Action Learning, Problem Solving and the Pizza Man


Solving complex problems requires diversity of experiences and authentic courage among group members. As a matter of fact, the more difficult a problem, the less valuable is expertise and familiarity and the more valuable is deversity and freshness of perspective.

Recently, an engineering firm, commissioned to develop an innovative, cost-cutting process for a government department, established a task force to work on the problem. The team leader, Bill, introduced the group to action learning and encouraged the engineers and scientists to use this approach. Progress, however, was slow and new breakthrough ideas were not emerging. It was now Wednesday afternoon and the final proposal was due within 48 hours.

Bill wanted to keep the group working through the evening, and suggested that they order out for pizza so they could continue wrestling with the project for a couple more hours. When the pizza man arrived, Bill made a startling request. Noting that his group was composed only of internal engineers who had similar experiences and viewpoints, he decided that a different, fresh perspective was needed. “How about joining us for the next hour and earning a big tip?” he asked the pizza man. “I will call your boss and get his approval. All you need to do is listen to what we are doing. If there is anything that you do not understand or you see wall charts that don’t make sense to you, all you have to do is ask questions.”

This sounded good to the pizza man, although one can imagine the surprise and frustration felt by Bill’s colleagues, who probably muttered, “We have only a couple more days to work on this project, and now we are going to waste an hour with a pizza man!?” The pizza man sat down. After several minutes of listening and observing, he decided he would have to earn his tip. He noticed a chart on the wall and asked why an arrow went from point A to point F. The person who drew the arrow gave an exasperated response, “For reasons 1 & 2.” But then another member said, “Oh, I thought it was for reason 3.” A third member chimed in, “Well, if reason 3 works, why don’t we simply go from point A to point D?” The group realized that the pizza man’s “dumb” question had caused them to examine some unchallenged assumptions they all had been making.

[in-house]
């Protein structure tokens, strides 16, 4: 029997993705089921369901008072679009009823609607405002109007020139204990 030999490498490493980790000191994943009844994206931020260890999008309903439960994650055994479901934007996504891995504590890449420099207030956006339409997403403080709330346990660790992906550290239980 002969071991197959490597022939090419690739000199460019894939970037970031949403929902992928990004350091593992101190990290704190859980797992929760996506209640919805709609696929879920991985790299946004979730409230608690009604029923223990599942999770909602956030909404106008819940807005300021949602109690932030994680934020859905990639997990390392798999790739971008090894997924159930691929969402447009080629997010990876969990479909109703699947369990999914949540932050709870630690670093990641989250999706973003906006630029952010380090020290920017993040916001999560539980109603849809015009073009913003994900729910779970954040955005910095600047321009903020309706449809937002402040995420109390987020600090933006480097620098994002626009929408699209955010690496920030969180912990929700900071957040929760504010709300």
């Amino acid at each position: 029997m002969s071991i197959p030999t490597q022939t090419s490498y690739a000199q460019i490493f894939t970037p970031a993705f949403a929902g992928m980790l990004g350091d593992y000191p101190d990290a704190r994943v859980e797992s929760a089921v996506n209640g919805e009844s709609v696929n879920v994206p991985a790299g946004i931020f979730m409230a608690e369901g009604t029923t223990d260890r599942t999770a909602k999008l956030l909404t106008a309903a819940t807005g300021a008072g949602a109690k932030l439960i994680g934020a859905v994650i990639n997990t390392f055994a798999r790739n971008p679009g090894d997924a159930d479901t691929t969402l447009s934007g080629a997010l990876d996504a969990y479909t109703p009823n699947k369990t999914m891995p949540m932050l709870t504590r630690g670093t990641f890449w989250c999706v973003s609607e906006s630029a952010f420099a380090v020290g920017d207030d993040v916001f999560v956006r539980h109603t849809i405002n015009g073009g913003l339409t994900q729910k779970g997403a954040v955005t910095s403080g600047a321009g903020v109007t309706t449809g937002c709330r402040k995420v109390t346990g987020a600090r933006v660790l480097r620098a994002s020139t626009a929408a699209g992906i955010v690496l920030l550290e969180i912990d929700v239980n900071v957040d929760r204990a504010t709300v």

After the pizza man left, the group began with clean flipchart paper and a determination to look outside the box. Over the next two days, they incorporated many new ideas that emerged from their own fresh questions and a courage to ask them. Their breakthrough project was submitted to the government, which resulted in a $35 million savings over the life of the contract. Thanks to the pizza man!

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